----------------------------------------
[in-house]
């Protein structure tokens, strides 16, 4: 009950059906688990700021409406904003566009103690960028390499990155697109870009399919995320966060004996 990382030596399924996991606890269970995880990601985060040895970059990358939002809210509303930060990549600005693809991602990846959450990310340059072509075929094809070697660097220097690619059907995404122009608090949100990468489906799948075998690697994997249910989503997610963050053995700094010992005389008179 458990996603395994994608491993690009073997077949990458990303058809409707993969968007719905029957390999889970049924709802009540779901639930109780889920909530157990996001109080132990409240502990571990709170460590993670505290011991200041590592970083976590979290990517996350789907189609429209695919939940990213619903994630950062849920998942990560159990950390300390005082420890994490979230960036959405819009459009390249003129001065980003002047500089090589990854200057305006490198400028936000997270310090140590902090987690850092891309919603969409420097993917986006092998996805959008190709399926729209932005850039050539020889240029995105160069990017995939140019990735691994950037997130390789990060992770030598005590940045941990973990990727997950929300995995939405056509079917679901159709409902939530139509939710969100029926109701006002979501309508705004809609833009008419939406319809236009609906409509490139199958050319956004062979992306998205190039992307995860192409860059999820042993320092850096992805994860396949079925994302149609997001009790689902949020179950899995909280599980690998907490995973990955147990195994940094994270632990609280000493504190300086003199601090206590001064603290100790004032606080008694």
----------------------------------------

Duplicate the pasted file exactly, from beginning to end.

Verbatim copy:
[in-house]
């Protein structure tokens, strides 16, 4: 009950059906688990700021409406904003566009103690960028390499990155697109870009399919995320966060004996 990382030596399924996991606890269970995880990601985060040895970059990358939002809210509303930060990549600005693809991602990846959450990310340059072509075929094809070697660097220097690619059907995404122009608090949100990468489906799948075998690697994997249910989503997610963050053995700094010992005389008179 458990996603395994994608491993690009073997077949990458990303058809409707993969968007719905029957390999889970049924709802009540779901639930109780889920909530157990996001109080132990409240502990571990709170460590993670505290011991200041590592970083976590979290990517996350789907189609429209695919939940990213619903994630950062849920998942990560159990950390300390005082420890994490979230960036959405819009459009390249003129001065980003002047500089090589990854200057305006490198400028936000997270310090140590902090987690850092891309919603969409420097993917986006092998996805959008190709399926729209932005850039050539020889240029995105160069990017995939140019990735691994950037997130390789990060992770030598005590940045941990973990990727997950929300995995939405056509079917679901159709409902939530139509939710969100029926109701006002979501309508705004809609833009008419939406319809236009609906409509490139199958050319956004062979992306998205190039992307995860192409860059999820042993320092850096992805994860396949079925994302149609997001009790689902949020179950899995909280599980690998907490995973990955147990195994940094994270632990609280000493504190300086003199601090206590001064603290100790004032606080008694």